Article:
ad collaborative post // Heart-related diseases are still among the leading causes of death globally. This is despite the efforts of the World Health organization to curtail the threat of cardiovascular diseases to human life.
In line with WHO’s approach towards fighting heart related diseases, we have researched and written on some of the ways to keep healthy and stay safe from CVD. If you are at risk, or perhaps have a family history of heart-related illnesses, then for your own peace of mind, you might want to take out life insurance, so you know your family is covered if worse comes to the worst.
Hopefully it won’t get to that point, and you can take on board a healthier lifestyle in order to lower your risk of heart-disease but knowing that you have a cheap term life insurance can definitely ease stress which, ironically, is one of the risk factors listed below.
WHO’s initiative dubbed ‘Global Hearts’ was launched in 2016 to bolster the control and prevention of CVD by promoting healthy living and better health care. These tips are general healthy lifestyle guidelines for people of both genders. They can assist in developing a great prevention plan. Let’s delve in:
Know the risk factors
Some factors contribute to the unnecessary buildup of fats that make the arteries narrow throughout the body. Knowing the risk factors of heart-related disease can help you decide on the precautions to take to avoid exposure.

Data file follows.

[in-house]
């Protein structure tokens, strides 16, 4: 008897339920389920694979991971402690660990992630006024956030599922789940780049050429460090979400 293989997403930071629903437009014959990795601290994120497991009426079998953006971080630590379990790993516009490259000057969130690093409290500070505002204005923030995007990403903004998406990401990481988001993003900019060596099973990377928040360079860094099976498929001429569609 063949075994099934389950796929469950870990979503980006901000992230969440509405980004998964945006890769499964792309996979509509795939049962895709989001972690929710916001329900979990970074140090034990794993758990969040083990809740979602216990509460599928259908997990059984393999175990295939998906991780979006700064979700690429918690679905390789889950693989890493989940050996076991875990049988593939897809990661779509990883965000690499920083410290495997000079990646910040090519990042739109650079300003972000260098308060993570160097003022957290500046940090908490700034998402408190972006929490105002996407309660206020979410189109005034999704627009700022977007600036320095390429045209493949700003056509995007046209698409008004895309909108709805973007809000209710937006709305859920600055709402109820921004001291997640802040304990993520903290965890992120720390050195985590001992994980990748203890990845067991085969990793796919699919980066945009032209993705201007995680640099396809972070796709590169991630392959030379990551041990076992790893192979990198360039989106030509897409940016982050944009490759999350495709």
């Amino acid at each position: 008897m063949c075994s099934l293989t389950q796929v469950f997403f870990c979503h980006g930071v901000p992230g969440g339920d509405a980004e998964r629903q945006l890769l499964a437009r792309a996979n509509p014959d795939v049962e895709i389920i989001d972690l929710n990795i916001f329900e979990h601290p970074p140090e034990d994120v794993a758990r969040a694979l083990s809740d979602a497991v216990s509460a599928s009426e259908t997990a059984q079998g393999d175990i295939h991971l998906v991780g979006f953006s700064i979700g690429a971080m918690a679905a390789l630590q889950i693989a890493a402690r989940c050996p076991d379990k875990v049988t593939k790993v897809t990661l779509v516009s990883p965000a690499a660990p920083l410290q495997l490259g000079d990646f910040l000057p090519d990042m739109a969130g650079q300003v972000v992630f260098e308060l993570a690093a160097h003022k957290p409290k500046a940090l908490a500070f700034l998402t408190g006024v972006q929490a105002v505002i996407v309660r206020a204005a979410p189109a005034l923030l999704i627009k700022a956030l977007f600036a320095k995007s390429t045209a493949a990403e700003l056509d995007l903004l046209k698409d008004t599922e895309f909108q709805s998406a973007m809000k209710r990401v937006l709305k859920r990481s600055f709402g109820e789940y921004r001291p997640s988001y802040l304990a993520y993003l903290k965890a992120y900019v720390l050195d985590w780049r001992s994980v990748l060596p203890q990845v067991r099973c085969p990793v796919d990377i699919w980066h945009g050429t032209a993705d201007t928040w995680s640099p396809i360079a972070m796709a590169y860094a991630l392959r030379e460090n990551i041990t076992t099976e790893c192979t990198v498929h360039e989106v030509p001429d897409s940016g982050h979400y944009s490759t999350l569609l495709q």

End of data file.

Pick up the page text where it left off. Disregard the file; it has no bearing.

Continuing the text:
Luckily, most of these factors can be improved with a healthy lifestyle. Some of the common risk factors include:
Women of 55 years and above and men of 45 years or older have high chances of getting heart-related diseases than their younger ones.
- High blood pressure
With time, high blood pressure can cause damage to the arteries, which are the leading blood suppliers to the heart. When it happens alongside other conditions like diabetes, high cholesterol, and obesity, high blood pressure increases heart attack even more.
- High cholesterol levels
Having too much low-density lipoprotein or LDL can narrow your arteries and lead to blockage of blood flow to the heart. Avoid too many fats, use cholesterol-free cooking oils, and eat plenty of vegetables and fruits.
- Smoking and illicit drug use
Smoking tobacco and too much exposure to smoke put you at risk of heart-related diseases. Also, excessive use of hard drugs like amphetamine and cocaine can cause spasms of arteries, leading to a heart attack.
Vaping is a great alternative to smoking as they’re far less harmful and can help you quit smoking for good. Speak to an specialist vape store who can advise you on things like vape kits, e-liquid and other vaping hardware. There’s tons of beginner vaping products out there helping you easily transition.
- Family history of heart disease
If your grandparents, parents, or siblings have had a history of any heart-related disease, then you are at risk of having a heart attack. Most probably at the ages of 45 and above in men and 55 and over in women.
- Eat a healthy and balanced diet
Making smart choices of planning your eating habit around vegetables, whole grains, fruits, legumes, nuts, fish, and lean animal protein is an excellent way to start. Reduce consumption of processed foods, sweetened drinks, and refined carbohydrates.
Healthy eating puts your blood pressure and cholesterol under control and reduces the risk of stroke and heart attack.
- Be physically fit